|ANDERS, M - University Of Arkansas|
|BRYE, K - University Of Arkansas|
|Olk, Daniel - Dan|
|SCHMID, B - University Of Arkansas|
Submitted to: Soil Science Society of America Journal
Publication Type: Peer Reviewed Journal
Publication Acceptance Date: 12/7/2011
Publication Date: 5/1/2012
Citation: Anders, M.M., Brye, K.R., Olk, D.C., Schmid, B.T. 2012. Rice rotation and tillage effects on soil aggregation and aggregate carbon and nitrogen dynamics. Soil Science Society of America Journal. 76(3):994-1004.
Interpretive Summary: The Delta area of eastern Arkansas is a leading region of rice production in the U.S. The physical properties of Delta soils have degraded long-term under the normal practices of intensive soil tillage and rotation of the rice crop with a soybean crop on a yearly basis. We found that the physical properties of soil were improved by either avoiding tillage or replacing the soybean crop with rice, corn, or wheat. The improvement in physical properties included greater storage of soil carbon and nitrogen. This work identifies field management options for maintaining the health of Delta soils. It will benefit rice producers in the Delta area and scientists who are seeking approaches to improve soil health and store carbon in soil.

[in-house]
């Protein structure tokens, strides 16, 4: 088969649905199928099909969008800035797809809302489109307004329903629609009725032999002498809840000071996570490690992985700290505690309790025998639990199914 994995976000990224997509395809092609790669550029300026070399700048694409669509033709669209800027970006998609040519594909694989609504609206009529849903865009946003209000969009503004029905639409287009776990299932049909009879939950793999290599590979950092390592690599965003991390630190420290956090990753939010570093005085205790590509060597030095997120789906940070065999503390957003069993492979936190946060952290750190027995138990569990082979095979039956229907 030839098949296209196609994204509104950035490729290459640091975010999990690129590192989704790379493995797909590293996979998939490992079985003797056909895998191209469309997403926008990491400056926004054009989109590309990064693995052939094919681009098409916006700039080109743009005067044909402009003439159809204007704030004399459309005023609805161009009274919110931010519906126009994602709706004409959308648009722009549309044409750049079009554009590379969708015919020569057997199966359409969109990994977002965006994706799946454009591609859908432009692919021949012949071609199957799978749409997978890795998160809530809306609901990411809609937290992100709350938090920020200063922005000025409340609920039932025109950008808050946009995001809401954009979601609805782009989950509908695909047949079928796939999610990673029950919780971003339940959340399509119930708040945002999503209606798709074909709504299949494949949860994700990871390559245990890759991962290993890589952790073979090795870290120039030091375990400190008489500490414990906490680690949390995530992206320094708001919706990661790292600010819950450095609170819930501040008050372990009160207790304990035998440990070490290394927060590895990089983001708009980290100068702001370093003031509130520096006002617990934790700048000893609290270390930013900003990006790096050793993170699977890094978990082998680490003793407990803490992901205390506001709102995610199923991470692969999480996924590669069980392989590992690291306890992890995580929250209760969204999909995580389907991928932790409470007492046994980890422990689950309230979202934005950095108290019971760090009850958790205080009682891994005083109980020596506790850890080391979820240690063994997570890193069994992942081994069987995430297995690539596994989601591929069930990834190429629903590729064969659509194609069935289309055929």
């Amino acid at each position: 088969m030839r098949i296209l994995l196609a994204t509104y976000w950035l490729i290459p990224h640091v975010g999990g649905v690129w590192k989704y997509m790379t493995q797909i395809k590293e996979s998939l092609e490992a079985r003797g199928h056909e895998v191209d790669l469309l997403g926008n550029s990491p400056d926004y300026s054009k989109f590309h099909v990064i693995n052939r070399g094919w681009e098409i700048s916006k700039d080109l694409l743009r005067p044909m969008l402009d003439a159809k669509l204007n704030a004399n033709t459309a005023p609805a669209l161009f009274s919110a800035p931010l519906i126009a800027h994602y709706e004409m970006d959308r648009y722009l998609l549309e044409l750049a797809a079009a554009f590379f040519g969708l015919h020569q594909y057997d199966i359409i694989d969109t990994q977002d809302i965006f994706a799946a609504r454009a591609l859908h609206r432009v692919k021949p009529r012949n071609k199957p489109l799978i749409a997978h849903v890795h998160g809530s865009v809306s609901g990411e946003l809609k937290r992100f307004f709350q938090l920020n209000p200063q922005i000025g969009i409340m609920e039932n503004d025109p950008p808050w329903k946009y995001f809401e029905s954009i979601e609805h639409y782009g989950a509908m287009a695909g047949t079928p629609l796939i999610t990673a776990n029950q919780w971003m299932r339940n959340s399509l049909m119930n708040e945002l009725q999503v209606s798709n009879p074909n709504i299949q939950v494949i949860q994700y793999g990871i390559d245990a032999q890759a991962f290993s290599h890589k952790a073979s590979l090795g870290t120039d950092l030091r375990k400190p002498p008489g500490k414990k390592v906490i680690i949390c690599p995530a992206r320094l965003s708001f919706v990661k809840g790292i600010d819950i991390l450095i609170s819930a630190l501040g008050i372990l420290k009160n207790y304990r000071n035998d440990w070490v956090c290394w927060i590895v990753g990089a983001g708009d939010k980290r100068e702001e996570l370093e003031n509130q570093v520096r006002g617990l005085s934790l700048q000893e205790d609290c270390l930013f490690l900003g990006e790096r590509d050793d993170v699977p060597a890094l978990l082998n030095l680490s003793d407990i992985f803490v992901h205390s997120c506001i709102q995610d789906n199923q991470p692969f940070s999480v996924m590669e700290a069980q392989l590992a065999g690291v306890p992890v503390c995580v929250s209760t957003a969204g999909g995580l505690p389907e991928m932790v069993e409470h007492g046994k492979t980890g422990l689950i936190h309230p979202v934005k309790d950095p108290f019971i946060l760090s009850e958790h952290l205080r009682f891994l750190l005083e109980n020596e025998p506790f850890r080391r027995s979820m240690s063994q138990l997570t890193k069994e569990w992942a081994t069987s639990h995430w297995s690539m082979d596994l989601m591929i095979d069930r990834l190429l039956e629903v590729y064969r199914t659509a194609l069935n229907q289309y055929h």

Technical Abstract: Rice (Oryza sativa L.) production in Arkansas and much of the Mississippi River Delta is characterized as tillage-intensive. Traditional-tillage (TT) has been shown to reduce soil quality, however, as a potential carbon (C) market emerges, no-tillage (NT) rice production practices are being considered and need to be investigated. The objectives of this study were to assess the impacts of TT and NT rice production practices and soil depth on soil aggregation and the C and nitrogen (N) concentrations contents of water-stable aggregates (WSA) over a 5-yr period in several common crop rotations containing rice. Total WSA were greater in the 0- to 5-cm than in the 5- to 10-cm soil layer pooled across all rotations. There were no differences among rotations in total WSA concentration in the 5- to 10-cm soil layer under NT and in both layers of the TT treatment. As WSA-size class decreased, the WSA concentration increased. The 1- to 2-mm WSA-size class had the greatest C and N concentrations and contents. Rotations containing soybean [Glycine max (L.) Merr.] had fewer WSA aggregates, but greater C and N concentrations than rotations without soybean. Water-stable-aggregate C and N contents were greatest in rotations that contained rice in alternate years or where rice was rotated with corn (Zea mays L.). The inclusion of wheat (Triticum aestivum L.) as a winter crop in rotation with rice resulted in the greatest WSA-C and -N contents. Including soybean in rotation with rice significantly reduced WSA-C and -N contents. No-tillage rice rotations appear to be a viable means of improving soil quality and enhancing soil C sequestration through increased soil aggregation.